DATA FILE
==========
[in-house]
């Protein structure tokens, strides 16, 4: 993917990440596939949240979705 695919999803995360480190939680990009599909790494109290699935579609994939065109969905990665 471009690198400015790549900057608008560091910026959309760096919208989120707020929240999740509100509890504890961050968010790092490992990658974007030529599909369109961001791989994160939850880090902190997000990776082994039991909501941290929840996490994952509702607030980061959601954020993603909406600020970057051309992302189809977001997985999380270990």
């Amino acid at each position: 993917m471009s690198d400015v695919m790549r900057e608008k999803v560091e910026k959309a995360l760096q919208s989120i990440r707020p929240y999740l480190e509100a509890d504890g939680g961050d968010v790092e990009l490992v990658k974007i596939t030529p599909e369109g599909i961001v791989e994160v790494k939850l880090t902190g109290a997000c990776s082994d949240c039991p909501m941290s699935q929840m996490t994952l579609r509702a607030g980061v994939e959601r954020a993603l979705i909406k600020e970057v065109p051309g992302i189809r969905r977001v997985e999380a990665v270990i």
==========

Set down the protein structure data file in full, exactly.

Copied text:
[in-house]
């Protein structure tokens, strides 16, 4: 993917990440596939949240979705 695919999803995360480190939680990009599909790494109290699935579609994939065109969905990665 471009690198400015790549900057608008560091910026959309760096919208989120707020929240999740509100509890504890961050968010790092490992990658974007030529599909369109961001791989994160939850880090902190997000990776082994039991909501941290929840996490994952509702607030980061959601954020993603909406600020970057051309992302189809977001997985999380270990």
């Amino acid at each position: 993917m471009s690198d400015v695919m790549r900057e608008k999803v560091e910026k959309a995360l760096q919208s989120i990440r707020p929240y999740l480190e509100a509890d504890g939680g961050d968010v790092e990009l490992v990658k974007i596939t030529p599909e369109g599909i961001v791989e994160v790494k939850l880090t902190g109290a997000c990776s082994d949240c039991p909501m941290s699935q929840m996490t994952l579609r509702a607030g980061v994939e959601r954020a993603l979705i909406k600020e970057v065109p051309g992302i189809r969905r977001v997985e999380a990665v270990i």